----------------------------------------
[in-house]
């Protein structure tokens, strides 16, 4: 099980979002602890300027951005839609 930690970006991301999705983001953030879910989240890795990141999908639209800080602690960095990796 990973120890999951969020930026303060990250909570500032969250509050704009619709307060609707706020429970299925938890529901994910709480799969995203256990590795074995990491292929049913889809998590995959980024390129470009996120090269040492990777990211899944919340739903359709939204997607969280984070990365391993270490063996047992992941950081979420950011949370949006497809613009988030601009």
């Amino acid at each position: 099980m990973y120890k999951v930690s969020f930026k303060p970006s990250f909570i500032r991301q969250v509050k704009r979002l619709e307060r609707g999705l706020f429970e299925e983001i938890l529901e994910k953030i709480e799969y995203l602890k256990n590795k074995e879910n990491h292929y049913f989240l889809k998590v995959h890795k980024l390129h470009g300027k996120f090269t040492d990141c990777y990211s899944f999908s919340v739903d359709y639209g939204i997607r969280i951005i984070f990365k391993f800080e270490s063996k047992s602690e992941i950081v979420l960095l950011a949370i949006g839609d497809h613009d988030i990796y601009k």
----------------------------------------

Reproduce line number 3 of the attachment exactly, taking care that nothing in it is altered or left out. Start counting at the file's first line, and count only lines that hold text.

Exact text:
């Amino acid at each position: 099980m990973y120890k999951v930690s969020f930026k303060p970006s990250f909570i500032r991301q969250v509050k704009r979002l619709e307060r609707g999705l706020f429970e299925e983001i938890l529901e994910k953030i709480e799969y995203l602890k256990n590795k074995e879910n990491h292929y049913f989240l889809k998590v995959h890795k980024l390129h470009g300027k996120f090269t040492d990141c990777y990211s899944f999908s919340v739903d359709y639209g939204i997607r969280i951005i984070f990365k391993f800080e270490s063996k047992s602690e992941i950081v979420l960095l950011a949370i949006g839609d497809h613009d988030i990796y601009k």